"No more worry about losing your virginity. With this product, you can have your first night back any time," states the website of Gigimo, a Chinese mail-order company that sells the kit and other sexual products, including sex dolls and bondage toys, worldwide. "Add in a few moans and groans, you will pass through undetectable."
Members of the Muslim Brotherhood, which controls 20% of the seats in Egypt's parliament, have called for banning the kit and arresting anyone selling it on the black market. Cleric Abdul Moeti Bayoumi has issued a fatwa urging that peddlers of the $29.90 device be charged with banditry and punished for spreading immorality and sin.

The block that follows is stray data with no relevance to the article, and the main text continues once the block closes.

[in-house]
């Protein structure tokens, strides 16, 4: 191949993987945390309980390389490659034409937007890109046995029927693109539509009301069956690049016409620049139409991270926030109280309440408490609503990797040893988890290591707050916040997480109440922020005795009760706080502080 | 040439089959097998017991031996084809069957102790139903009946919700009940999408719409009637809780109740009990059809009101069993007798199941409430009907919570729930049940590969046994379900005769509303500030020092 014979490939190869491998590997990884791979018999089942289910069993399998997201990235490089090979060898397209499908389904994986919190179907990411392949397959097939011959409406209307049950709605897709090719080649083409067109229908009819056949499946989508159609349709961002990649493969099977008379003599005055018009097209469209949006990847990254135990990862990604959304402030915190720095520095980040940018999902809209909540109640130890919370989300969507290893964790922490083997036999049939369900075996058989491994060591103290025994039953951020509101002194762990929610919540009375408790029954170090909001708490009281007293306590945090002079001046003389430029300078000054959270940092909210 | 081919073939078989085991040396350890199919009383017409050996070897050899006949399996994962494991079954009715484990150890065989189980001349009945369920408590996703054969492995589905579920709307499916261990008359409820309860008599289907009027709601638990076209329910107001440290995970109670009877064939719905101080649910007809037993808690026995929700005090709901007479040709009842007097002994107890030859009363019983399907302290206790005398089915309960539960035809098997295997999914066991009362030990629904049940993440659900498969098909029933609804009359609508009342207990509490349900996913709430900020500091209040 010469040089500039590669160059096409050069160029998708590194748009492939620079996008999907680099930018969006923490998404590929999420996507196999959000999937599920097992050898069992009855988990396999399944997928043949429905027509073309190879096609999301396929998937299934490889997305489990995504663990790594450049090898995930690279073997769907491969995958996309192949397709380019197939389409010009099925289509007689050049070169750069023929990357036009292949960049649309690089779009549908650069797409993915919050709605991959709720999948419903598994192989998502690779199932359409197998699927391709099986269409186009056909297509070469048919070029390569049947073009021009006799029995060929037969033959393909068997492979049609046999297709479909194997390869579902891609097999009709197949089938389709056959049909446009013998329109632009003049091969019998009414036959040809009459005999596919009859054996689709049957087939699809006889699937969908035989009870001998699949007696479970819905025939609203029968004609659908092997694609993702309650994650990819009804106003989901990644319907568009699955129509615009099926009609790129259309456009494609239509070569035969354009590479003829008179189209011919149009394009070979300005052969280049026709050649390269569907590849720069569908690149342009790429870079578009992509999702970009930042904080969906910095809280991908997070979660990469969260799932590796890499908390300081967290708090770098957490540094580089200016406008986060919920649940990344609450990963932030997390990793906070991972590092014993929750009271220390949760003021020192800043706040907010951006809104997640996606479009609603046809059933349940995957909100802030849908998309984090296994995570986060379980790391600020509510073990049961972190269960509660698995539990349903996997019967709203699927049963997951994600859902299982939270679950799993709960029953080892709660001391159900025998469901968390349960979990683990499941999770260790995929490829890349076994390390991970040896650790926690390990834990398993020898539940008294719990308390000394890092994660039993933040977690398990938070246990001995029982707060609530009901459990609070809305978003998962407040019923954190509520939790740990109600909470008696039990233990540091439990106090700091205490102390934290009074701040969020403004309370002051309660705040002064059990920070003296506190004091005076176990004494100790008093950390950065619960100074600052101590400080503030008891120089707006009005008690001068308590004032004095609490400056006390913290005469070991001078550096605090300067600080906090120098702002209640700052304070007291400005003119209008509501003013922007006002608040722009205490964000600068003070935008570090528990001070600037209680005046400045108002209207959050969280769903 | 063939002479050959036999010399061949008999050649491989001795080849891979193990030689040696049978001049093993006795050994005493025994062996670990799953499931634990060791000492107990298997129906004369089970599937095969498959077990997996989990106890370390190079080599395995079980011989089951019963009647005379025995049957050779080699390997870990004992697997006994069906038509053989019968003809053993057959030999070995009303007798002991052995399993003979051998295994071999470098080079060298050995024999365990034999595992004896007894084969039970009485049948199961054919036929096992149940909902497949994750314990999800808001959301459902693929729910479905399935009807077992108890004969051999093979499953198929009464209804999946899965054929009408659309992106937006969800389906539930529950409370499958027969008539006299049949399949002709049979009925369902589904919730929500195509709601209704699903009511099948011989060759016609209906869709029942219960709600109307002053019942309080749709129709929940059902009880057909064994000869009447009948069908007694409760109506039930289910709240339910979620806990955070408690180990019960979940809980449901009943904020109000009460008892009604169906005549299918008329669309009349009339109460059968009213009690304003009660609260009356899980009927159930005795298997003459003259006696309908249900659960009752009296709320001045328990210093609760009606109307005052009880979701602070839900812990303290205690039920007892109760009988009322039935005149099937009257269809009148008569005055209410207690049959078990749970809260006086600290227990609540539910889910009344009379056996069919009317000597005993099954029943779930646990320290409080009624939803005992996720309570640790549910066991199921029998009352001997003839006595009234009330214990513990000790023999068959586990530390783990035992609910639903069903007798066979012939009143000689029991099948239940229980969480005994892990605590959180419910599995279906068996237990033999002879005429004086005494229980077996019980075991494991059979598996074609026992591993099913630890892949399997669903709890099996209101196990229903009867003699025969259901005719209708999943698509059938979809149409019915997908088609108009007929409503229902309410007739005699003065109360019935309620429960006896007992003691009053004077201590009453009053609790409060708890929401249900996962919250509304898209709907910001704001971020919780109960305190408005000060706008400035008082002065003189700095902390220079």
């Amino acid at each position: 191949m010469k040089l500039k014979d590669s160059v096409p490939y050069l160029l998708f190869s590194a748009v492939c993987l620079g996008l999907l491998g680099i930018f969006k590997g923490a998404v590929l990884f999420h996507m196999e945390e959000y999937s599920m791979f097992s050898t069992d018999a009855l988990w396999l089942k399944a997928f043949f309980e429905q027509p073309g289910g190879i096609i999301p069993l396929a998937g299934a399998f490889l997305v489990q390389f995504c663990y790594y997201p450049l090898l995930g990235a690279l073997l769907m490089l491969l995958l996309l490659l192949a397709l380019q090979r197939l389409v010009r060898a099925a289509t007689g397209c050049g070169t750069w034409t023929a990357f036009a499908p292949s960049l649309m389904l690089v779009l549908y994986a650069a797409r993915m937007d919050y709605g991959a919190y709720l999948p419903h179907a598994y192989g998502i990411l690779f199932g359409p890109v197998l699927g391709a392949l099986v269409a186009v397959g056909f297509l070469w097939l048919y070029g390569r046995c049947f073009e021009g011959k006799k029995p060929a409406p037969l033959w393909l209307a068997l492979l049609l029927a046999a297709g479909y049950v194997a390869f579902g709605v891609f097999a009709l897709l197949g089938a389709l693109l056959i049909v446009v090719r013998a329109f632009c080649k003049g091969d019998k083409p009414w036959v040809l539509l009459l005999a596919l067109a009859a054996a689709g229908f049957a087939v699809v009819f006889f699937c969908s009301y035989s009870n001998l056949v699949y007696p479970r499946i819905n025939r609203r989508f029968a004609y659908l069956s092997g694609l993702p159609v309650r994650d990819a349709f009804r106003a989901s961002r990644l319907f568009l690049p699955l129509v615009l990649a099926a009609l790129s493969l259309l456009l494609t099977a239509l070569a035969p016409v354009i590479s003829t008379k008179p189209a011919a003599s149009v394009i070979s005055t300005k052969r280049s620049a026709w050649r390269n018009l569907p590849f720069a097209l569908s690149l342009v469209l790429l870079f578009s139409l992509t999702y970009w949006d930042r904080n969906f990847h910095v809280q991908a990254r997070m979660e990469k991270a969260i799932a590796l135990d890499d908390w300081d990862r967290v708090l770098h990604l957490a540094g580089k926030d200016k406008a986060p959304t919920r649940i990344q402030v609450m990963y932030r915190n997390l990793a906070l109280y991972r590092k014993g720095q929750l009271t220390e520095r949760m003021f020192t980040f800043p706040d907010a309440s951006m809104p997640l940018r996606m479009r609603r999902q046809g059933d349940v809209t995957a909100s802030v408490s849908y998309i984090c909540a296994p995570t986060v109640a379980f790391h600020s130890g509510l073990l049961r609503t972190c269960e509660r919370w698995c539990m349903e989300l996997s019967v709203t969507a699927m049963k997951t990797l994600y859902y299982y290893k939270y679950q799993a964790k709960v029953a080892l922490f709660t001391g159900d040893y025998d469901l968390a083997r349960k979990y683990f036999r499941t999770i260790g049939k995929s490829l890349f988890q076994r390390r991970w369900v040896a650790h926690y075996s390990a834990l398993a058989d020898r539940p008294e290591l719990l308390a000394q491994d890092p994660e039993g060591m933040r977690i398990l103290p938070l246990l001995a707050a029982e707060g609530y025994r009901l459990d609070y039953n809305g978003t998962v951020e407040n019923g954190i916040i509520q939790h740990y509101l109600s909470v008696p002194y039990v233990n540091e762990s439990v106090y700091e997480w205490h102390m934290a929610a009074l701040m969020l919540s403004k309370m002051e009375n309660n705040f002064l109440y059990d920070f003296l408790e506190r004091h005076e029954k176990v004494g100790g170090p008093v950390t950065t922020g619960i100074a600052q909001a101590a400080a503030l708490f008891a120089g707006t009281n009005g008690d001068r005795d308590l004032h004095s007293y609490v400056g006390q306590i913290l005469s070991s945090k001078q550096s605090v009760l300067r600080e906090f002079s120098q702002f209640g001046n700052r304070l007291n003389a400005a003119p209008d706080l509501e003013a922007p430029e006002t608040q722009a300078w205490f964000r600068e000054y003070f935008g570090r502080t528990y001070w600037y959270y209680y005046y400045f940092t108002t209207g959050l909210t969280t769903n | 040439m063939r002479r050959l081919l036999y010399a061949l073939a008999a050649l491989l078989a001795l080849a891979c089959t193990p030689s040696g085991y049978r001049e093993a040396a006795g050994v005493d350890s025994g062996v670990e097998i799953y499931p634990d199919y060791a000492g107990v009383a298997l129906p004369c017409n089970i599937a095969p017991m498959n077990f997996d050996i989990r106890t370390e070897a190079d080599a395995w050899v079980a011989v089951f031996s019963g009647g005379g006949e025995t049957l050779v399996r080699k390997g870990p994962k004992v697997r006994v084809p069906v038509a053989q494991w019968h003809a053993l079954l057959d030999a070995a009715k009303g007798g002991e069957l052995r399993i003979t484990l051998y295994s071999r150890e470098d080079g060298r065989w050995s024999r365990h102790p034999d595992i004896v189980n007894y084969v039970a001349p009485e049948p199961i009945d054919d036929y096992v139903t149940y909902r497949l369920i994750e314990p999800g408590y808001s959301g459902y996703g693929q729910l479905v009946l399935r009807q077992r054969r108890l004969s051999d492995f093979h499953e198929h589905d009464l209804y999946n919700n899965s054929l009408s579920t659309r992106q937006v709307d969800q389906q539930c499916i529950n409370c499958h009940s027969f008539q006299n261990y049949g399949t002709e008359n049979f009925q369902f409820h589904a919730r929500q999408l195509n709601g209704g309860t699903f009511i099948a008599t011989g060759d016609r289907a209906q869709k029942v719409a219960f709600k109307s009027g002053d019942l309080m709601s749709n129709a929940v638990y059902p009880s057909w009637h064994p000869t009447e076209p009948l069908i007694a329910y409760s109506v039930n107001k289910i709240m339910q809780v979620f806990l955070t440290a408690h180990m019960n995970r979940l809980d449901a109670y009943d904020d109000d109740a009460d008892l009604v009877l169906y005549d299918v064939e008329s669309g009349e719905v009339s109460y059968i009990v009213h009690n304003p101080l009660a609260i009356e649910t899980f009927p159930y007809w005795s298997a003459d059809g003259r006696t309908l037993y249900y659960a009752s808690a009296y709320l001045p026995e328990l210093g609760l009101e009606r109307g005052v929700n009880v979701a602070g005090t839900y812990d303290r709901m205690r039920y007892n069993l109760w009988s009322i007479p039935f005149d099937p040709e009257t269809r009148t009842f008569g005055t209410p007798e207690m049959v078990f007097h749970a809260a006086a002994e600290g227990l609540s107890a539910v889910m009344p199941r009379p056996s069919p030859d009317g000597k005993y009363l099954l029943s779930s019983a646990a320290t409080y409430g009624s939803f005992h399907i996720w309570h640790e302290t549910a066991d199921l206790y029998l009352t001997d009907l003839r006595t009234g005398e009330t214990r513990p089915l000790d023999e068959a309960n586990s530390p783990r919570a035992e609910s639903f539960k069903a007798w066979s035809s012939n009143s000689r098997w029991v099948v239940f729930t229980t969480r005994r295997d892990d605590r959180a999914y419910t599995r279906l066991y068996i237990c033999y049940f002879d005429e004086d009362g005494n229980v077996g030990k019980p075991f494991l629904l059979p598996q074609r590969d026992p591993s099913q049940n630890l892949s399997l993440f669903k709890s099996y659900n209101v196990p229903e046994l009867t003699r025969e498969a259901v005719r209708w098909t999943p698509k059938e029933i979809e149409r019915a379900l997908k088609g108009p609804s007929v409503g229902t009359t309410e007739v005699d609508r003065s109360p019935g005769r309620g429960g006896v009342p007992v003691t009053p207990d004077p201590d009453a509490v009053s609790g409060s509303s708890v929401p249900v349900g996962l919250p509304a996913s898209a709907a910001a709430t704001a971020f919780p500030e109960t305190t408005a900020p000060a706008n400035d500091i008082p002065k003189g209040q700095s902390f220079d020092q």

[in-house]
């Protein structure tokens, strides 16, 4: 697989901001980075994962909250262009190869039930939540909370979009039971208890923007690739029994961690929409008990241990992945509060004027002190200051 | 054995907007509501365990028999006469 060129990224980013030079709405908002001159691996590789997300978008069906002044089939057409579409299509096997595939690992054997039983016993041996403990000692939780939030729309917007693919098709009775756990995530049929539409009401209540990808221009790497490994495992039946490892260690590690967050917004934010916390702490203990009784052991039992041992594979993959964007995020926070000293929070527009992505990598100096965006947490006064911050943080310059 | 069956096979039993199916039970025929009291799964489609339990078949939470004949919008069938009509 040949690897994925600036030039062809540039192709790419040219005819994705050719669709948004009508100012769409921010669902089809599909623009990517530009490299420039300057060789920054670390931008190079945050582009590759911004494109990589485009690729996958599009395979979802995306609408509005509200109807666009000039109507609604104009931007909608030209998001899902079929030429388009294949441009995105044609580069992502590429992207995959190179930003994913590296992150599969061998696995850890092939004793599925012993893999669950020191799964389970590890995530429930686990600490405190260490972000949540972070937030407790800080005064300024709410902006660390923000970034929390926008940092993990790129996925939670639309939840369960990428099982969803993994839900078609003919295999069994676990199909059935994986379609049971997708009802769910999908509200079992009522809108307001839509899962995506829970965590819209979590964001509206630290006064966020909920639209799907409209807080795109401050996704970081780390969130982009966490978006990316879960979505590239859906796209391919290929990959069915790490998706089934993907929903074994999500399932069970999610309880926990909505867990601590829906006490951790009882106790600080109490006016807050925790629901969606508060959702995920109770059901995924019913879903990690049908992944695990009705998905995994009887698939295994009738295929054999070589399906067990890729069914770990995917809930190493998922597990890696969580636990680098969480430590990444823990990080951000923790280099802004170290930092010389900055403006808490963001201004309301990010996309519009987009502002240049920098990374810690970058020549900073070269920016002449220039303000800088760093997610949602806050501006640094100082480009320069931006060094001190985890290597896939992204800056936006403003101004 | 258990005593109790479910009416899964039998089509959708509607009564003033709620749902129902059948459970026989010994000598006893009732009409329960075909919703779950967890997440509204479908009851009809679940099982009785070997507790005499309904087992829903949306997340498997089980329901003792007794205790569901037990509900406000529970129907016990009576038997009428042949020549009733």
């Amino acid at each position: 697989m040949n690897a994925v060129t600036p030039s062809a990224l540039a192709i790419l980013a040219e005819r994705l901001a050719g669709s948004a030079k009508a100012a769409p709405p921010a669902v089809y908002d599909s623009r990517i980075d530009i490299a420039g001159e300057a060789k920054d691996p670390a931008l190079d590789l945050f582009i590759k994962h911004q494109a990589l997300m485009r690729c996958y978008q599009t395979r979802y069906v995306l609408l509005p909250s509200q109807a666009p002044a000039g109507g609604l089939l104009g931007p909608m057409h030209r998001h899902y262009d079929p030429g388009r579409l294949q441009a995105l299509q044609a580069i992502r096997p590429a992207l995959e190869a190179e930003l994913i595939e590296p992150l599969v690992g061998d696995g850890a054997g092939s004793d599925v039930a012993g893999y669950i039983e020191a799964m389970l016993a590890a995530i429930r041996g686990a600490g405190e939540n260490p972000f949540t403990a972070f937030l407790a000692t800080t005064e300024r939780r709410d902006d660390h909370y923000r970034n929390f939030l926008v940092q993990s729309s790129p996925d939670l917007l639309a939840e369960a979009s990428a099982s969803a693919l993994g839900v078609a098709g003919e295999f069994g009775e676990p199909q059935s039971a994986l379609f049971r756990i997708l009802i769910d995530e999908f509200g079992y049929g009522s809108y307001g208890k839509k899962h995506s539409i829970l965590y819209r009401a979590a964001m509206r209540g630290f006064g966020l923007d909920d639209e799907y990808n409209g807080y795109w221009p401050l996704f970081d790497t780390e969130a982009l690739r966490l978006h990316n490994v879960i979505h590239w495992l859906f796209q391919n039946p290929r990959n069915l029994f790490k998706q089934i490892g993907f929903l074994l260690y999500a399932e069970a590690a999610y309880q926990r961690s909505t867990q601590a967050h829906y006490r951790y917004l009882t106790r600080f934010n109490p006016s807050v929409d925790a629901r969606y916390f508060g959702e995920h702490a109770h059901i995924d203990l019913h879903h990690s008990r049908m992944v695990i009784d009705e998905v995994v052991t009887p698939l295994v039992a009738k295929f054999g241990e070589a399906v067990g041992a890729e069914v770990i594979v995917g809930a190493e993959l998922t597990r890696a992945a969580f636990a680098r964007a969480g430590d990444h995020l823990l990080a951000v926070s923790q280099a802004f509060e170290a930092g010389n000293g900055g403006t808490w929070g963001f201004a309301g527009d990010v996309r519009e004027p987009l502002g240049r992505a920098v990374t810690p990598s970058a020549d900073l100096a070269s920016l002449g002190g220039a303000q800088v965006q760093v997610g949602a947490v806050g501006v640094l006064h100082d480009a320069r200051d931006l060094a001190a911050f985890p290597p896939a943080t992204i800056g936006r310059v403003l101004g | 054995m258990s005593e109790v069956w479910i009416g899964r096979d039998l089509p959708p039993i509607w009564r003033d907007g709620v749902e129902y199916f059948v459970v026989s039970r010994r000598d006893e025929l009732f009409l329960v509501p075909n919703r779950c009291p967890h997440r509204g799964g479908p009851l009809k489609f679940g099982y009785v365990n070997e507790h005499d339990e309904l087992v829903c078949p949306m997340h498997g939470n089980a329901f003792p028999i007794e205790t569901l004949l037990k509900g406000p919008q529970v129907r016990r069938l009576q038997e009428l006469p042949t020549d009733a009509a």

"Having something like the virginity kit can cause complete mayhem within the Egyptian social life," said Farid Ismael, a member of parliament's health committee. "It can lead to the spreading of vice and the loss of all the good morals and values we had and that totally contradicts with our Islamic beliefs."
The kit -- like surgical repairs to the hymen that Middle Eastern women have relied upon for years -- is marketed to offer a sleight of hand. Such secrets keep prospective brides in the graces of their families and avoid what in rare cases are honor killings of women accused of promiscuity.